This year sees a buffet of Final Fantasy goodness coming the way of hardcore series stalwarts and absolute beginners alike. We've already had the HD port of Final Fantasy Type-0 for current-gen consoles, the PSP original translating decently to home systems. With it comes access to a demo of the upcoming Final Fantasy XV, "Episode Duscae". In the summer, the first expansion for FF's MMORPG title, XIV, is released – British readers will be able to get their hands on Heavensward from the 23rd of June. And that's not all, as news has emerged that a smartphone port of FFXI, a co-development between franchise overlords Square Enix and mobile specialists NEXON, will be available in 2016.
Because there's so much happening, here's a run down of Final Fantasy's greatest moments. Now, the most important thing to remember is that it's not a numbered list. The order doesn't denote the importance of each individual moment against the rest of them, because I'm not that much of a glutton for punishment. Final Fantasy is such a huge, well-loved series, and most of its entries have something to adore about them, so rather than argue over which ones should have been higher on the list, this way we can all concentrate on arguing over which ones I've neglected to feature in the list at all instead. You're welcome!
Red XIII learns the truth about his father – Final Fantasy VII
I took a shine to weird fiery-wolf-lion-thing Red XIII the moment he was introduced in Final Fantasy VII, as a lab experiment that stringy-haired scientist Hojo was going to force human flower-girl Aerith to copulate with in order to provide new specimens to incarcerate and torture. You'd think, as a scientist, he'd have figured out that this probably wasn't biologically viable.
Anyway, it transpired that Red XIII, despite being endangered and (technically) a teenager, wasn't interested in sex with some random street vendor, so he broke free of his cage, launched himself at Hojo's jugular and very politely asked Cloud and company for assistance in perfect English. Red, or Nanaki, then says he'll accompany your party as far as his home, Cosmo Canyon, which incidentally is also where you'll hear the best music in the entire Final Fantasy series. And that's saying something.
Once you take him back there, his adopted grandfather Bugenhagen – a strange old dude that floats around on a levitating green orb – discovers Nanaki's resentment of his father Seto, who he believes was a coward that ran out on his mother and his entire community during their war against the vengeful Gi tribe. In response, Bugenhagen takes Nanaki and the party through the haunted Gi Cave, where their angry spirits roam. Upon making it to the other side, Nanaki learns the true fate of his father: he rushed to defend his home and family on his own, and in doing so was pierced by several of the Gi's poisoned arrows. But he fought on, keeping Cosmo Canyon safe from harm and preventing his enemies from taking even one step into the village. Eventually he succumbed to the poison and was turned to stone, never able to return home, but still he kept guard over the cave's entrance.
Upon learning this, Nanaki is filled with grief and pride over his father's sacrifice, promises to save the planet in his name and howls to the moon in his honour, whereupon little crystal tears start falling from the petrified Seto's eyes. I'm tearing up now thinking about it, and this is why when it's good, the Final Fantasy series is really good – it can make you, a grown adult with things like mortgages and tax returns to worry about, care enough to leak water from your own eyes because a silly wolf-lion thing is sad and proud of his dad.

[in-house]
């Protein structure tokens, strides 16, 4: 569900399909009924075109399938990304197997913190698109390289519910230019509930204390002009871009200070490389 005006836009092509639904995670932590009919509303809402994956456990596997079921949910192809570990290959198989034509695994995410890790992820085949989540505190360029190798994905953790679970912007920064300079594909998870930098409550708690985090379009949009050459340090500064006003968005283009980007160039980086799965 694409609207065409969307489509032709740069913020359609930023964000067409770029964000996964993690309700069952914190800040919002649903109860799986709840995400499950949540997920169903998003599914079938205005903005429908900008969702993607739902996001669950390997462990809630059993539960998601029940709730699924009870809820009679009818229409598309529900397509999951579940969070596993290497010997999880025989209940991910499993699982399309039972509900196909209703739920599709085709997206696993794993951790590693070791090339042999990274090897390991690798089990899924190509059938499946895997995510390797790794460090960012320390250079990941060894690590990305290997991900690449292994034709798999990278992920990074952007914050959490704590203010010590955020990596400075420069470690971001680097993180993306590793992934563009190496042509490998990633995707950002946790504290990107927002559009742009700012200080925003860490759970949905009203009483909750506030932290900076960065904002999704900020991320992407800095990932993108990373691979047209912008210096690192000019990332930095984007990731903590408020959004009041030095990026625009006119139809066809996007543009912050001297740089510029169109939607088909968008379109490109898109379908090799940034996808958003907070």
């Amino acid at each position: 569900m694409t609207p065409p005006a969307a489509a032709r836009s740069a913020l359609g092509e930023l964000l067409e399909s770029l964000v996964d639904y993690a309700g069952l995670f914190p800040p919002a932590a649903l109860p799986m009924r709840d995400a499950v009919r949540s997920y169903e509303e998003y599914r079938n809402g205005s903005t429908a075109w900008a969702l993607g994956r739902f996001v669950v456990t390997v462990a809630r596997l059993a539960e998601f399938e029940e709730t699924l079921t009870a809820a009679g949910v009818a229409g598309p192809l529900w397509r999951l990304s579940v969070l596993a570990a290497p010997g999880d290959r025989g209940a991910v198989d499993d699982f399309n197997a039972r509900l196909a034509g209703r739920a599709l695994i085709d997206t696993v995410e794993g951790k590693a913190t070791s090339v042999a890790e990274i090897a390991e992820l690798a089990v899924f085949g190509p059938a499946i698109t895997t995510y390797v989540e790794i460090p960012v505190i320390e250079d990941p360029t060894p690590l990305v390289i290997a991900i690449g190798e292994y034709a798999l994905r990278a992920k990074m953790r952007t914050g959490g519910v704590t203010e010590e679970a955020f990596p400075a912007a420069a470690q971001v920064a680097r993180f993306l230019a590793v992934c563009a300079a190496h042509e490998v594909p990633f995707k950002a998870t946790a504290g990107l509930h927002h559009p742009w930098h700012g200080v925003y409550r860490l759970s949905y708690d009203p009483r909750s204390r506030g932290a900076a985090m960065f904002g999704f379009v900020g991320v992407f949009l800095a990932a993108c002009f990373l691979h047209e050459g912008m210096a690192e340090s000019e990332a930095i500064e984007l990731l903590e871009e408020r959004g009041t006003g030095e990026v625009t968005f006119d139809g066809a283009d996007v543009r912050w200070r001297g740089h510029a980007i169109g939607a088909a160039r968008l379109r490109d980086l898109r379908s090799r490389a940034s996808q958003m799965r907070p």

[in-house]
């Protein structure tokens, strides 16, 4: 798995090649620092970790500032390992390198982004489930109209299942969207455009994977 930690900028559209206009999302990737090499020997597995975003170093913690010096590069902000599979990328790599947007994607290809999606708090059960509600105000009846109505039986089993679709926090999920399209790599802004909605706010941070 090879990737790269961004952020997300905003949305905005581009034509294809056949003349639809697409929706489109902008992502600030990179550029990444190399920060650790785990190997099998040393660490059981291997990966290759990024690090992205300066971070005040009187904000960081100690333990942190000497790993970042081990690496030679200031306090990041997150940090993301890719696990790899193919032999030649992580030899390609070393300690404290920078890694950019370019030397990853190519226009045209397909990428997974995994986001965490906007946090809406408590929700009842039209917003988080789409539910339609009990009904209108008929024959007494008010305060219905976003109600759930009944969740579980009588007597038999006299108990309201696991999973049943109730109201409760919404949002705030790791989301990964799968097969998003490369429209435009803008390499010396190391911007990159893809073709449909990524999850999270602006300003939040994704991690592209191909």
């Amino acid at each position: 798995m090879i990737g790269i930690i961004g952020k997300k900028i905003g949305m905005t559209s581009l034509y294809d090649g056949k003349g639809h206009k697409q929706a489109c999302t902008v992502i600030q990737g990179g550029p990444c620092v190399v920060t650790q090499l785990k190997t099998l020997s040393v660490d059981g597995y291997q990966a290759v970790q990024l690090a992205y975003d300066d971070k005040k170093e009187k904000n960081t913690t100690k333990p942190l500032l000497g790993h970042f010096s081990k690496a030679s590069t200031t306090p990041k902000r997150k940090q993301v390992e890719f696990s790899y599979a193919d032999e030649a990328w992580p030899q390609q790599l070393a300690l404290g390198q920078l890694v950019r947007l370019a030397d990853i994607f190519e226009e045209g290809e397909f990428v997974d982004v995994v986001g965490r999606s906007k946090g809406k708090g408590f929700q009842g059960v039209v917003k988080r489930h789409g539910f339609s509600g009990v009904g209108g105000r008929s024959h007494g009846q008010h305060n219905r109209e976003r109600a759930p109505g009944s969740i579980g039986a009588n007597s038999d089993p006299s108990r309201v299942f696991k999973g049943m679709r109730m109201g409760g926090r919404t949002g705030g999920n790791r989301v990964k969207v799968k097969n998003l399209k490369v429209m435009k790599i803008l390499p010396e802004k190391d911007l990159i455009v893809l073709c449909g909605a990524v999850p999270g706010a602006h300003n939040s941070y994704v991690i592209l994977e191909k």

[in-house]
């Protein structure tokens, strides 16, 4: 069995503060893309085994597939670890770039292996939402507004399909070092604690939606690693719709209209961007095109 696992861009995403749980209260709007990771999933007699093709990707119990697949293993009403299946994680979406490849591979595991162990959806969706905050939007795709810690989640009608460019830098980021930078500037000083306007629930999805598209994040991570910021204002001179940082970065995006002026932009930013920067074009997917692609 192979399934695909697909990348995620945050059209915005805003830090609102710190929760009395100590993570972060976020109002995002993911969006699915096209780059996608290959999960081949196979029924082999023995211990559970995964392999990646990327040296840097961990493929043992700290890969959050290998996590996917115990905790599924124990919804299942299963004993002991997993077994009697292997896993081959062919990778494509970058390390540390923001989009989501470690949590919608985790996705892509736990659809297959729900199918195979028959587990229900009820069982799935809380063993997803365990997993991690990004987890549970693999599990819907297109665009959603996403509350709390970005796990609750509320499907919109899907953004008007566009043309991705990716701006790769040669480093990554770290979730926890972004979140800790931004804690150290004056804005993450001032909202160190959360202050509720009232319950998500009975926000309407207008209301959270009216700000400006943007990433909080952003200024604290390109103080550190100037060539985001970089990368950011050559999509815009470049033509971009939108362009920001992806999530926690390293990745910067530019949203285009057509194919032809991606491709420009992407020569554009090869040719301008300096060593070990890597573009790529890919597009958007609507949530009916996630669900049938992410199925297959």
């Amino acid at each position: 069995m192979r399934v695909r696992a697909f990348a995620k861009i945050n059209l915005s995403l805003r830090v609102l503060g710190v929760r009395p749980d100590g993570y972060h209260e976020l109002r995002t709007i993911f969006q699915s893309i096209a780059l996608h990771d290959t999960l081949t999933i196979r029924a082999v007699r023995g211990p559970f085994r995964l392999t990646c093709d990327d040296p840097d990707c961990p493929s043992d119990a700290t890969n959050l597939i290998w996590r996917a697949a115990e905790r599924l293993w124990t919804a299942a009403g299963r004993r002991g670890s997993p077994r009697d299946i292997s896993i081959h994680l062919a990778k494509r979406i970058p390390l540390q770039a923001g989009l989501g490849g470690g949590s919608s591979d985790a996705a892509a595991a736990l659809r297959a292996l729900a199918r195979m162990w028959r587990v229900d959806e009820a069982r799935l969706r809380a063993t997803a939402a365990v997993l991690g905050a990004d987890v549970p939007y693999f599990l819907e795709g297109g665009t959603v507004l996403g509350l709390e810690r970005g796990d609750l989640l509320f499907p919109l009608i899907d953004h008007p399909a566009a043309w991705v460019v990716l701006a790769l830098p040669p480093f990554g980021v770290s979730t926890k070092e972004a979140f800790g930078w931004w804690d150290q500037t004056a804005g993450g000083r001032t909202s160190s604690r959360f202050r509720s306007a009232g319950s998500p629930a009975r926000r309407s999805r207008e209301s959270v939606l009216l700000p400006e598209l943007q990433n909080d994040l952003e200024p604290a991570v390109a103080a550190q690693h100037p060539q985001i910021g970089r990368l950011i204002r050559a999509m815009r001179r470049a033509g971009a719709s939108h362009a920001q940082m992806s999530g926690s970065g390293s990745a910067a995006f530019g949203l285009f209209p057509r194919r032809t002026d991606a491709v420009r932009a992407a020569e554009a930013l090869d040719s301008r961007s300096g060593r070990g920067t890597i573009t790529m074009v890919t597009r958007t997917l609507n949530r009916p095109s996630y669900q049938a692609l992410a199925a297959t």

Vivi discovers his origins – Final Fantasy IX
Timid, gullible Black Mage Master Vivi (illustrated, top) is a sweetheart. He's filled with wonder for things like skipping ropes, lacks the confidence of his friends and party members and, really, is just looking for a place to call home. He even has an adorable little waddling walk animation, so you just know you're supposed to fall completely and inexorably in love with him.
When Vivi, Zidane, Garnet and the rest of IX's motley crew arrive in the village of Dali and Vivi discovers an underground black mage production plant, it triggers a sort of existential crisis within him. Finding out one's true origins is a common theme throughout Final Fantasy, but never is it so affecting as with Vivi, who not only discovers that his lifespan may be severely limited, but also that he and his kind were created as mindless weapons of war and destruction. Eventually he finds peace and enough confidence within himself to become a proficient mage and an asset to the party – thanks to the love and support of his friends.
The epilogue of the game, voiced by Vivi himself, reveals that he had sons and thanks his friends for all their adventures together, but it all but confirms that Vivi himself died due to the limited lifespan imposed upon him by Kuja. Instead of fear and sadness though, Vivi is just happy for the good times he was able to have. "Farewell," he says, "My memories will be part of the sky." Oh, god.
Yuna and Tidus observe, "The wind… it's nice." – Final Fantasy X
I first played Final Fantasy X when I was 14, an awkward, bony little mess of hormones yet to discover who I was or what I liked. So, the burgeoning love story between Tidus and Yuna really spoke to me. They weren't dashing or cool; they were young, painfully inexperienced and as baffled by the world around them as they were by each other. They feel a connection, they want to get closer, but they have no idea how to act on it. In my teenage mind, one scene very early in the game, where the two are just getting to know each other, is perfect.
They stand together, alone, on a boat as it sails towards Kilika. Unsure of what to say but wanting to say something, Yuna blurts out one of the worst icebreakers in memory: "The wind… it's nice." Tidus probably should have shut the whole thing down at that point, but he humours her, and within moments they're at ease, laughing and giggling. It was cute and camp and awkward and it gave a weirdo like me a glimmer of hope that it was okay to be like that, even around people that you sort of fancied.
Many people hate it, but I like the infamous "laughing scene" later on in the game for precisely the same reason. Watching them share small, silly moments like that made the big ones even more meaningful. It kind of sucks that, canonically, they're no longer together (he dies a couple more times and Yuna basically realises that she's way too good for him), but what teenage relationship ever lasts? Aside from those that result in pregnancy, obviously.